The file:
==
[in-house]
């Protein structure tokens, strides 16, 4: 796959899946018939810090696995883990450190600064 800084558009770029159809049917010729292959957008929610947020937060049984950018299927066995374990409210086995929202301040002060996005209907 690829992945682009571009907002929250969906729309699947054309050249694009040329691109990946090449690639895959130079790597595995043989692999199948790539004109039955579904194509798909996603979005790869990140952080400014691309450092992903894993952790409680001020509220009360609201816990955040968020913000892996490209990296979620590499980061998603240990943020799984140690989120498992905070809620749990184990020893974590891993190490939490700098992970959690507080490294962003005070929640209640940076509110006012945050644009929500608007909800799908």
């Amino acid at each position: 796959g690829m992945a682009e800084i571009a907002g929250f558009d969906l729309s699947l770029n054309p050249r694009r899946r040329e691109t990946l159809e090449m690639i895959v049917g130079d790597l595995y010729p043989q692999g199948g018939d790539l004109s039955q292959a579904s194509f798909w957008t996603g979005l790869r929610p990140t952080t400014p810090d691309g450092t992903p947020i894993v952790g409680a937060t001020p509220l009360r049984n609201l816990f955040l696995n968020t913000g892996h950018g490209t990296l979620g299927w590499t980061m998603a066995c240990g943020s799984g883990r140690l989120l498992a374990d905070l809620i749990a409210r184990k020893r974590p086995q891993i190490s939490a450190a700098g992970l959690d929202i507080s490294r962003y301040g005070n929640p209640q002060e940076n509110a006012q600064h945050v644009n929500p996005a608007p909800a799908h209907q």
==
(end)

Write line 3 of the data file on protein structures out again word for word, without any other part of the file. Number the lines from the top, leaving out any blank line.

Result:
């Amino acid at each position: 796959g690829m992945a682009e800084i571009a907002g929250f558009d969906l729309s699947l770029n054309p050249r694009r899946r040329e691109t990946l159809e090449m690639i895959v049917g130079d790597l595995y010729p043989q692999g199948g018939d790539l004109s039955q292959a579904s194509f798909w957008t996603g979005l790869r929610p990140t952080t400014p810090d691309g450092t992903p947020i894993v952790g409680a937060t001020p509220l009360r049984n609201l816990f955040l696995n968020t913000g892996h950018g490209t990296l979620g299927w590499t980061m998603a066995c240990g943020s799984g883990r140690l989120l498992a374990d905070l809620i749990a409210r184990k020893r974590p086995q891993i190490s939490a450190a700098g992970l959690d929202i507080s490294r962003y301040g005070n929640p209640q002060e940076n509110a006012q600064h945050v644009n929500p996005a608007p909800a799908h209907q």